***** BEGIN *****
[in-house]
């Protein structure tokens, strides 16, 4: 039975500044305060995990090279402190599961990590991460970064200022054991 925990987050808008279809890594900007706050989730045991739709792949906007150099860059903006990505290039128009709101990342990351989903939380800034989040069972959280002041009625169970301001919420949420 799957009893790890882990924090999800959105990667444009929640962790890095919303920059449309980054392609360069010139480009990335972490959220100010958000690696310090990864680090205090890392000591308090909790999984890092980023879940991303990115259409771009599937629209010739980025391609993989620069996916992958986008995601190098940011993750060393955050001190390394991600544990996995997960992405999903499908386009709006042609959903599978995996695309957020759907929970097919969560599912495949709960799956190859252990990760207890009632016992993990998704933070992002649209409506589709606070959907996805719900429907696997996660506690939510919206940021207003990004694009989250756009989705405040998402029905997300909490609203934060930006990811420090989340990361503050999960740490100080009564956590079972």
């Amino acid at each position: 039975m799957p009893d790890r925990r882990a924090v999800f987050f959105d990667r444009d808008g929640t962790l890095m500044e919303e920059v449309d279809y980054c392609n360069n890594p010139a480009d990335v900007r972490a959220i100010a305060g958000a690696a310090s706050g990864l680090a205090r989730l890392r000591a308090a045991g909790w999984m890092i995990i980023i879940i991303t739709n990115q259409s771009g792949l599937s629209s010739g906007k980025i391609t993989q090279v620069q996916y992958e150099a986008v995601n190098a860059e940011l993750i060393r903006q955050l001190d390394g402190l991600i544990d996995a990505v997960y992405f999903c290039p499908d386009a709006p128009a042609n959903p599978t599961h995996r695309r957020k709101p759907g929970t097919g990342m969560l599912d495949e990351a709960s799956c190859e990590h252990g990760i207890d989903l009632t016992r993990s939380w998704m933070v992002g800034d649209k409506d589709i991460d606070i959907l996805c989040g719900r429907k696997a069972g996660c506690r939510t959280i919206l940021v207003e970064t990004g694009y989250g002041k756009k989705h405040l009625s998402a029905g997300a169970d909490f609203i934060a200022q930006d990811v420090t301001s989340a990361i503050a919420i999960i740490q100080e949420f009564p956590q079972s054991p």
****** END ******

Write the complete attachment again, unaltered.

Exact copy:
[in-house]
């Protein structure tokens, strides 16, 4: 039975500044305060995990090279402190599961990590991460970064200022054991 925990987050808008279809890594900007706050989730045991739709792949906007150099860059903006990505290039128009709101990342990351989903939380800034989040069972959280002041009625169970301001919420949420 799957009893790890882990924090999800959105990667444009929640962790890095919303920059449309980054392609360069010139480009990335972490959220100010958000690696310090990864680090205090890392000591308090909790999984890092980023879940991303990115259409771009599937629209010739980025391609993989620069996916992958986008995601190098940011993750060393955050001190390394991600544990996995997960992405999903499908386009709006042609959903599978995996695309957020759907929970097919969560599912495949709960799956190859252990990760207890009632016992993990998704933070992002649209409506589709606070959907996805719900429907696997996660506690939510919206940021207003990004694009989250756009989705405040998402029905997300909490609203934060930006990811420090989340990361503050999960740490100080009564956590079972």
């Amino acid at each position: 039975m799957p009893d790890r925990r882990a924090v999800f987050f959105d990667r444009d808008g929640t962790l890095m500044e919303e920059v449309d279809y980054c392609n360069n890594p010139a480009d990335v900007r972490a959220i100010a305060g958000a690696a310090s706050g990864l680090a205090r989730l890392r000591a308090a045991g909790w999984m890092i995990i980023i879940i991303t739709n990115q259409s771009g792949l599937s629209s010739g906007k980025i391609t993989q090279v620069q996916y992958e150099a986008v995601n190098a860059e940011l993750i060393r903006q955050l001190d390394g402190l991600i544990d996995a990505v997960y992405f999903c290039p499908d386009a709006p128009a042609n959903p599978t599961h995996r695309r957020k709101p759907g929970t097919g990342m969560l599912d495949e990351a709960s799956c190859e990590h252990g990760i207890d989903l009632t016992r993990s939380w998704m933070v992002g800034d649209k409506d589709i991460d606070i959907l996805c989040g719900r429907k696997a069972g996660c506690r939510t959280i919206l940021v207003e970064t990004g694009y989250g002041k756009k989705h405040l009625s998402a029905g997300a169970d909490f609203i934060a200022q930006d990811v420090t301001s989340a990361i503050a919420i999960i740490q100080e949420f009564p956590q079972s054991p």